Locally based CPA firm since 1956

In October the Dow declined (4.27%) and remains in negative territory for year at (7.10%), the S&P 500 declined (2.34%) with a year-to-date gain of 1.21%, and the NASDAQ declined (1.48%) but remains positive Year-To- Date 21.61%. The bond market, as measured by the performance of the 10-year U. S. Treasury Note rebounded 21.6% in October but remains negative a whopping (104.6%) year-to-date.

The election is upon us. Please exercise your constitutional right to vote. If you choose not to vote, then you have not earned the right to complain. ☺

Perhaps the most frequent question we get is “Can I retire when I am ____years old (fill in the blank). Here’s how to do the math.

First you must work a budget that meets your desired lifestyle in retirement. Most financial planners recommend 80% of your last working year’s take home pay. I beg to differ. The best way to work a budget is to take your credit card statements and bank statements for the previous 12 months and add up all the money you spent during that 12 month period. Once you get up off the floor from shock, then comb through the expenses and look for the exceptional one-time expense that you truly do not expect to repeat such as the cost of replacing that air conditioning system. Now add back ½ of those exceptional one-time expenses because life happens and this year it was the a/c next year it may be the roof. Now that you know how much your lifestyle costs you, utilize that number. Don’t worry thinking about things like “I may spend less when I retire because I won’t have to drive to work every day”. Trust me, you will find things to fill up your day and most cost money.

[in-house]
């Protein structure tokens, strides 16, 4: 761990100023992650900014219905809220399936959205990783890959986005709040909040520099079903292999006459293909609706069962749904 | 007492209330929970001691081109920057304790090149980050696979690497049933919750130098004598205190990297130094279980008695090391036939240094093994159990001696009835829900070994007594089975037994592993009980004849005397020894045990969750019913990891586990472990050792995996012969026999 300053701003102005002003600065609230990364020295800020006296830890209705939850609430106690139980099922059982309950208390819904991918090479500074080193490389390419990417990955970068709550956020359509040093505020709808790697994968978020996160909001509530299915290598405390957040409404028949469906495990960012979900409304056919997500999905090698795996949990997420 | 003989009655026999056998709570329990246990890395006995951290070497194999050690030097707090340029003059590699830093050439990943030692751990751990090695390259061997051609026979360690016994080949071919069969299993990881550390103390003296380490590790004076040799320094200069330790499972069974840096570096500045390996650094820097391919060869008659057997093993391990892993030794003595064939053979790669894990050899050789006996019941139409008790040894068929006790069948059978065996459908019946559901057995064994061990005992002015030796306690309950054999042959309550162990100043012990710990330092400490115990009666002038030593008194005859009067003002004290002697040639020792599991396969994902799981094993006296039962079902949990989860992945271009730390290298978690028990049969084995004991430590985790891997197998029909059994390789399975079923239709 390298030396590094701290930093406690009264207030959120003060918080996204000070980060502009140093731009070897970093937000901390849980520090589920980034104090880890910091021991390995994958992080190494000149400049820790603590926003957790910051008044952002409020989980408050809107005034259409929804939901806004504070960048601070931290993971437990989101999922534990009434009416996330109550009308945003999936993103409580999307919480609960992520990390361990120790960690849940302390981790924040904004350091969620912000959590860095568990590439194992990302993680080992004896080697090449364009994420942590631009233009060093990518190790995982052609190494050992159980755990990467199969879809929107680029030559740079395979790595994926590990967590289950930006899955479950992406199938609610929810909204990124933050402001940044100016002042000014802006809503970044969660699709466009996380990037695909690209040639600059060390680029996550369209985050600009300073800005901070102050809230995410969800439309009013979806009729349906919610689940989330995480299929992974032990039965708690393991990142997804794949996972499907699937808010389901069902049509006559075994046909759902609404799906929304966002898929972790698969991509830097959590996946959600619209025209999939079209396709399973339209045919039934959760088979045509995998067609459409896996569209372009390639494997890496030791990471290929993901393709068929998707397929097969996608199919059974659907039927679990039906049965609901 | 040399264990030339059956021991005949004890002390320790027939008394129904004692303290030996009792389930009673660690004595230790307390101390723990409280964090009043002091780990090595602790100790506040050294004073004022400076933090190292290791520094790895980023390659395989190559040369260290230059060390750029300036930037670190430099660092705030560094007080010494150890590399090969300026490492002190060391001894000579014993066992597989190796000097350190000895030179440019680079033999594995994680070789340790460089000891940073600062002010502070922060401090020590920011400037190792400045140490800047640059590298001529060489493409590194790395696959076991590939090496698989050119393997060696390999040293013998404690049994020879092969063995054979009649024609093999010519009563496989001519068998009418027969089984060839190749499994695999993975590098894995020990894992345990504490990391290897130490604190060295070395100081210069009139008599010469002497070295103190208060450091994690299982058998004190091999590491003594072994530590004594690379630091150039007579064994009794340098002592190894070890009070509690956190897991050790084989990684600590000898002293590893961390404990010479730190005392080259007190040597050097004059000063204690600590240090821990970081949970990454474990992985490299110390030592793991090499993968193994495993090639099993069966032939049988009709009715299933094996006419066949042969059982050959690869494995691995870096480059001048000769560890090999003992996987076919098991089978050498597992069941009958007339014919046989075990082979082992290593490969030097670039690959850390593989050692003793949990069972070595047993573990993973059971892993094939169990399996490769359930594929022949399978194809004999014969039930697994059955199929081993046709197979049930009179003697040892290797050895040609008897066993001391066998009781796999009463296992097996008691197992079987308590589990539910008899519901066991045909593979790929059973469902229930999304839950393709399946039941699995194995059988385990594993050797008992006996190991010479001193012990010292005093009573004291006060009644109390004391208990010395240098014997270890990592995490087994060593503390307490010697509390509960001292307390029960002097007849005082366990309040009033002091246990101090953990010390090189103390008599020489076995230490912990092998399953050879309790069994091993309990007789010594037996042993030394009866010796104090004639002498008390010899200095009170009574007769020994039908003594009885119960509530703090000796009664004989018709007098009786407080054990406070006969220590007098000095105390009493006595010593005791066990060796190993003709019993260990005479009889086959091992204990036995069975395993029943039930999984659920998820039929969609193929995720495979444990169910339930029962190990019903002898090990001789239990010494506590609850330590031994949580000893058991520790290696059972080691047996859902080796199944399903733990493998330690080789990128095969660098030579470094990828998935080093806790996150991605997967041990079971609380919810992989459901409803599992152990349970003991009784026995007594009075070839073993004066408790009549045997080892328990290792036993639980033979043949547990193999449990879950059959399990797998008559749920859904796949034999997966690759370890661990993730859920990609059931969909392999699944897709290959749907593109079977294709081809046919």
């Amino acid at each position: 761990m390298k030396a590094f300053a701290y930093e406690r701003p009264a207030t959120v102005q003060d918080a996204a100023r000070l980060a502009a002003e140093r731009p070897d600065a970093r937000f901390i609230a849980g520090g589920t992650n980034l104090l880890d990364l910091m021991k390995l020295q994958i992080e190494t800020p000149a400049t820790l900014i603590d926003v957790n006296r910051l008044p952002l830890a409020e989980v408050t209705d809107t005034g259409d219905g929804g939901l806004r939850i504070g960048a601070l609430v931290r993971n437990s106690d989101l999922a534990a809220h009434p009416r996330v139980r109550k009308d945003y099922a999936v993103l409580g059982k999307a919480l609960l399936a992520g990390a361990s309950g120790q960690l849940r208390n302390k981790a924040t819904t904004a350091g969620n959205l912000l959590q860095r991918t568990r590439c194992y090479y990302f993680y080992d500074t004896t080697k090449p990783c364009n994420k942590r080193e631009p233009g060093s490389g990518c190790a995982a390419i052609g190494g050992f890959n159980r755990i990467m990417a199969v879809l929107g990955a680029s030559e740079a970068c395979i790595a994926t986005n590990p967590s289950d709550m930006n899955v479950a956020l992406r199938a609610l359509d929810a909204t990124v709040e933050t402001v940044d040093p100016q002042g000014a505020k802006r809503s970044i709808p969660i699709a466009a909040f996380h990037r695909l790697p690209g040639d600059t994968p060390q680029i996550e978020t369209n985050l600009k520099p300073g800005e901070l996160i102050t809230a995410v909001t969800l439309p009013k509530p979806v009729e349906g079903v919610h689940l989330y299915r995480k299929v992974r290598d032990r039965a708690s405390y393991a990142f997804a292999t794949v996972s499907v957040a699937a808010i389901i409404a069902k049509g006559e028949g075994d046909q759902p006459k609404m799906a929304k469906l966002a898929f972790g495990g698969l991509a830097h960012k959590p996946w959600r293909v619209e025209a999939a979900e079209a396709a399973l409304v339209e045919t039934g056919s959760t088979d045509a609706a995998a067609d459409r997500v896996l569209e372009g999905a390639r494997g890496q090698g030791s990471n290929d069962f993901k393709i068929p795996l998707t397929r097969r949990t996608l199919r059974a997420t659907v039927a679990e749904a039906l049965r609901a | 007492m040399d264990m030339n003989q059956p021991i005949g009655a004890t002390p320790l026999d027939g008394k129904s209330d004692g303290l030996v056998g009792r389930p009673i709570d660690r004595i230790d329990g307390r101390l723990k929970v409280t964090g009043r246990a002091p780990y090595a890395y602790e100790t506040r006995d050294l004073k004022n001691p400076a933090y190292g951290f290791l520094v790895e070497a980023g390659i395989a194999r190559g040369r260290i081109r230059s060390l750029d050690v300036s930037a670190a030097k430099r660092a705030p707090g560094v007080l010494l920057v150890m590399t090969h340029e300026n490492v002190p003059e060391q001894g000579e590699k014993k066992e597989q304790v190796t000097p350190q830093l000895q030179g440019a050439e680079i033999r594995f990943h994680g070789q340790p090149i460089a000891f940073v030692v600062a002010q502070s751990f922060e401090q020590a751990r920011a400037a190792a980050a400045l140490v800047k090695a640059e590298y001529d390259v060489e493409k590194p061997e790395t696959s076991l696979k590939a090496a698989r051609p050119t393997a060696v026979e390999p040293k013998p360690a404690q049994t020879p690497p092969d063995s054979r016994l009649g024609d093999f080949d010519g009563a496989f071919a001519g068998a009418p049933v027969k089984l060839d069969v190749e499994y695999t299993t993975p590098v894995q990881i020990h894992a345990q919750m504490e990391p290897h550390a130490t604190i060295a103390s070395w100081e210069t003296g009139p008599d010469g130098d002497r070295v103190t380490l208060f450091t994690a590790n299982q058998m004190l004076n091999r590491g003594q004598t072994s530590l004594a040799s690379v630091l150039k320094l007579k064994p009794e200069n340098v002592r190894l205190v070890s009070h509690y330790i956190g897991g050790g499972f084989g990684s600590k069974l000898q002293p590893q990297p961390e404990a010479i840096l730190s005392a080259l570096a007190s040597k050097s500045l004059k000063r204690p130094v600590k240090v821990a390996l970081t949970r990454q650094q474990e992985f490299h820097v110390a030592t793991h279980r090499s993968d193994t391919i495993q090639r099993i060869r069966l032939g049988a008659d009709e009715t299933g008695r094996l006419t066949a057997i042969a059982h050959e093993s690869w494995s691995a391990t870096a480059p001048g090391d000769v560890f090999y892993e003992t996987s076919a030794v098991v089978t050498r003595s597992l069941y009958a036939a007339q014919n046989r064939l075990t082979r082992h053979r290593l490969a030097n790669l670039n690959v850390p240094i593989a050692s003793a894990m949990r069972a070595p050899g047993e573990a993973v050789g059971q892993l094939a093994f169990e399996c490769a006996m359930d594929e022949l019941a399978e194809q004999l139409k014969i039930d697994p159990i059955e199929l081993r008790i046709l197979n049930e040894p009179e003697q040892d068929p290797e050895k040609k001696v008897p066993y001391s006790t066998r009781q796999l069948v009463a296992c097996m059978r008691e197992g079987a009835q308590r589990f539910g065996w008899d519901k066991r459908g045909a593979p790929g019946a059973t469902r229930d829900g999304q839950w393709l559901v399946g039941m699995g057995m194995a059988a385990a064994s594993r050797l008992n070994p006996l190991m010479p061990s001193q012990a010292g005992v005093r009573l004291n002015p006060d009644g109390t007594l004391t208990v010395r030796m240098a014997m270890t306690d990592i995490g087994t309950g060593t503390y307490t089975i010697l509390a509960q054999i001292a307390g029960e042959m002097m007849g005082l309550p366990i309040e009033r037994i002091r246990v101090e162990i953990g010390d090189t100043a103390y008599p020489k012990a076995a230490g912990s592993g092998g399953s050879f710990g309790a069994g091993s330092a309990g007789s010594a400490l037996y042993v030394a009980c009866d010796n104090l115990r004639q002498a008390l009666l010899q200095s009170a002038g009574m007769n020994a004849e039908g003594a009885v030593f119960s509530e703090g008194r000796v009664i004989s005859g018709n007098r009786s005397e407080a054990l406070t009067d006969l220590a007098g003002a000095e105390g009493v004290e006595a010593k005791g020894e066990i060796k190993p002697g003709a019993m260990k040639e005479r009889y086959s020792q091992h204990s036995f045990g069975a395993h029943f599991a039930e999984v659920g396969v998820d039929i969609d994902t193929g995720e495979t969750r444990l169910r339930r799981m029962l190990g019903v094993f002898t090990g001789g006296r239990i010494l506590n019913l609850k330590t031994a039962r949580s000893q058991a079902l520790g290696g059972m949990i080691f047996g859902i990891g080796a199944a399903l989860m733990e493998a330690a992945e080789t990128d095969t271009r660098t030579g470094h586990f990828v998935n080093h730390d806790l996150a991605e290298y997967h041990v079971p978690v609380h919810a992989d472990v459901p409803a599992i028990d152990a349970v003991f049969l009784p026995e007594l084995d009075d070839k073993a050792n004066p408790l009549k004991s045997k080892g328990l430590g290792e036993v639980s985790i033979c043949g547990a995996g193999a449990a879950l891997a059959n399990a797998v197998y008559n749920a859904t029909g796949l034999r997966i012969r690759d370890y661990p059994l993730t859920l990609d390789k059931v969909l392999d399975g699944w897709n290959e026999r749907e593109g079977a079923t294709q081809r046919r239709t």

You must divide your annual expenses by a number in order to know how much you should have saved in your income generating portfolio to live comfortably without eroding the principal. Traditional financial planning software will recommend 4%. With today’s interest rates being at historical lows I suggest you will either need to utilize 3% or you will need to mix a few more stocks into your portfolio in order to give your portfolio a fighting chance at keeping up with withdrawals and inflation. Historically a neutral portfolio in the first few years of retirement has been about 60% stocks and 40% bonds or other income generating investments. Today’s environment may mean that a neutral portfolio may be 65% stocks or even 70% stocks. None-the-less, take that number you arrived at for your annual expenses and divide by 0.03 and you now know the number you must have in an income generating portfolio in order to meet your income need in order to maintain your lifestyle. As an example, a person whose annual expense is $96,000 would need to have $3,200,000 in a portfolio. However, some of that may be covered by social security or a pension. So let’s say social security provides $24,000 of that annual necessary income. Now the need is $96,000 – $24,000 or $72,000. The necessary portfolio amount to meet that need is $72,000/0.03=$2,400,000.

Whether you agree or disagree, whether your situation is fairly straight forward like my example or more complicated, my best advice is to sit down with your financial planner or investment advisor and go through this exercise with him/her. First do your homework and figure out how much income you need to maintain your desired lifestyle in retirement. Armed with that information and an inventory of your sources of income, you and your advisor should be able to come up with a goal to shoot for so you will know whether or not you can retire when you turn ____years old.

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Have a question? Let me know! Email me at kcompton@wsmtexas.com.